We’ve filed FEC complaints concerning both Hillary Clinton and John McCain. I’m sure both are happy that the FEC impasse insures that not much will be done on these or other pending issues until well after the election.
And then there’s the issue of judges. With the filibuster and other tactics, the refusal by Senate liberals to consider judicial nominations for up-or-down Senate votes has been a constitutional abomination throughout the entire Bush presidency. It is especially egregious during this election year, as 17 judicial emergencies created by vacancies in various courts are allowed to fester. One would think there might be more focus on the Senate’s role in all this, since the leading presidential candidates this year are U.S. Senators.
I’ve only scratched the surface of issues that deserve more coverage by the media during this election year. Corruption, judicial emergencies, and the collapse of the rule of law in campaign finance are important enough…
I learned much from the discussion that followed and I hope you’re able to view it on C-Span (and a video may eventually appear on our site at www.judicialwatch.org).
Activist Court Out of Control in California
This week, a bare majority of the California Supreme Court, in an audacious political power grab, usurped the democratic process by redefining marriage. The laws of this nation rely on the proper functioning of the courts, including a proper balance of powers, and the judiciary’s ability to demonstrate restraint. This opinion undermines the rule of law. I’m sure polygamists and other "polyamorists" will take solace in this activist and radical ruling because, if its logic is followed, it will be difficult to keep marriage legally limited to only two people.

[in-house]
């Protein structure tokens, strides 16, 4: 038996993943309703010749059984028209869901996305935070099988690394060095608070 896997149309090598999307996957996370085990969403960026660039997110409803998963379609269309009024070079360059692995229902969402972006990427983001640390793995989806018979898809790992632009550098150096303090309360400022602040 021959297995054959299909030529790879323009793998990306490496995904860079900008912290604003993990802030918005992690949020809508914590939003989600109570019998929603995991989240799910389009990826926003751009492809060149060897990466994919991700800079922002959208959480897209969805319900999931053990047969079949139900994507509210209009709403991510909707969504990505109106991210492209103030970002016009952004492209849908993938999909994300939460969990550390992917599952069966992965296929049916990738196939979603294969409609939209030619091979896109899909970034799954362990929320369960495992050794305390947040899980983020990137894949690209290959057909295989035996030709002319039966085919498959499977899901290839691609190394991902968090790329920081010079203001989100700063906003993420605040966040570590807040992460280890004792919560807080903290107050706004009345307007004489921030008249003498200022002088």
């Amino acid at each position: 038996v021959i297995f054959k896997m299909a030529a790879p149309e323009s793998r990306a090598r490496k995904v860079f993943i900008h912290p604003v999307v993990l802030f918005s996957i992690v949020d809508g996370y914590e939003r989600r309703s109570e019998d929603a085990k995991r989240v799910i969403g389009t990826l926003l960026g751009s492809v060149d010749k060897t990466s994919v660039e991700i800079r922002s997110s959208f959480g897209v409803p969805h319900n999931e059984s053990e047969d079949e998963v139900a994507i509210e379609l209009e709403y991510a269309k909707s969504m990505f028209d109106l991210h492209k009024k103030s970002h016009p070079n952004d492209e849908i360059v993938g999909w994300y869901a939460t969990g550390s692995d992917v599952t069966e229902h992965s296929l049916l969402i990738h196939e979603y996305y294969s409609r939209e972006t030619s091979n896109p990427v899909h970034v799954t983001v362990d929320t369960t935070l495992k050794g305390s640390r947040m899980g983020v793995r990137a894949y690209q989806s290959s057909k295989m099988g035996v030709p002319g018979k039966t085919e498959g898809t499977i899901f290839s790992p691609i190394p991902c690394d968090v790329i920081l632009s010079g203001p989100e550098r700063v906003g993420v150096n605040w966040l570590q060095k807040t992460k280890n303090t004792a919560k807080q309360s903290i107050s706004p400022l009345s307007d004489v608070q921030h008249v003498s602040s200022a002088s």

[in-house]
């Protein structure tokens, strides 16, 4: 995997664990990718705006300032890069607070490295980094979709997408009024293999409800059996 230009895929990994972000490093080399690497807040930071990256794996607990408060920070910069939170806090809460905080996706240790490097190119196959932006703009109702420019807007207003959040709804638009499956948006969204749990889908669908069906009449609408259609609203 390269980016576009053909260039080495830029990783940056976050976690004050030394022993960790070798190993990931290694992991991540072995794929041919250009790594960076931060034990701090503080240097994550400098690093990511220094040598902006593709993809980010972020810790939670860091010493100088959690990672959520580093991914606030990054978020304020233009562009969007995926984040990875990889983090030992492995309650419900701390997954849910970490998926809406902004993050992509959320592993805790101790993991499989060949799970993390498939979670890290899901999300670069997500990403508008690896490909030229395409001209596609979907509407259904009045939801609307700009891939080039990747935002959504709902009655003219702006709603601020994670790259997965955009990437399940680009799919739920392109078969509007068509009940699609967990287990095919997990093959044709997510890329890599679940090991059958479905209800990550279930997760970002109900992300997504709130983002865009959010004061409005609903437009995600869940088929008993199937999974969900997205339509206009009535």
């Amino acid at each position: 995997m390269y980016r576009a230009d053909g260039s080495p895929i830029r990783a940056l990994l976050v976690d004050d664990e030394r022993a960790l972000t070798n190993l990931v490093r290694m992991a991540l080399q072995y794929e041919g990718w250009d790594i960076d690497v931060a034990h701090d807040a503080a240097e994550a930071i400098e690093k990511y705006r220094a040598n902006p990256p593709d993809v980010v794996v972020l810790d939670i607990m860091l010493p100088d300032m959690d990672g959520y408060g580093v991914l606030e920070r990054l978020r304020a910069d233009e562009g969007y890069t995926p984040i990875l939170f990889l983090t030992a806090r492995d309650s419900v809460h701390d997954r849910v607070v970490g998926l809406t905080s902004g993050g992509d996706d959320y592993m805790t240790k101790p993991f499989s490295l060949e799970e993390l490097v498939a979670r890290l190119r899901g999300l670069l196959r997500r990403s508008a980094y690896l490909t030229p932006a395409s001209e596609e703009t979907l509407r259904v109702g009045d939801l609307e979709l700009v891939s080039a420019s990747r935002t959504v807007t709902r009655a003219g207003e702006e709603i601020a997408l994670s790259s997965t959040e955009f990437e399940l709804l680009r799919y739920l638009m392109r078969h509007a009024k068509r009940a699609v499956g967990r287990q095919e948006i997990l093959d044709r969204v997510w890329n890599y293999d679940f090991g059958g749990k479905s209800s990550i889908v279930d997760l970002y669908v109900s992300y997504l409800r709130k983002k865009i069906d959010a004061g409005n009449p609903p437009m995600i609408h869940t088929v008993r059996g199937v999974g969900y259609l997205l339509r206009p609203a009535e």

Judicial Watch filed an amicus brief with the California Supreme Court that asked it to uphold the traditional definition of marriage. The brief, available here, noted that "judges are not free to rewrite statutes to say what they would like, or what they believe to be better social policy."
What next? Pro-family activists hope that voters will overturn the ruling through a citizens’ initiative likely to be on the ballot in November. In the meantime, initiative supporters will ask the court to stay the ruling until the voters have a say in November. As one activist told The Washington Times, "it would be very chaotic and to no one’s benefit to redefine marriage for only four months, or over the summertime. They would be better off to just let it go to a vote of the people."
Given that the California Supreme Court cavalierly overruled the will of the people with this latest ruling, I’m not hopeful they’ll bother to defer to the democratic process and allow such a stay.
This whole fight highlights the importance of putting strict constructionists on the bench, even in the state courts. (By the way, for those of you who think Republicans can always be trusted to get this issue right, Republican governors appointed six of the seven members of the California Supreme Court. For example, former Republican Governor Pete Wilson appointed Chief Justice Ron George, who authored the majority opinion.)
Until next week…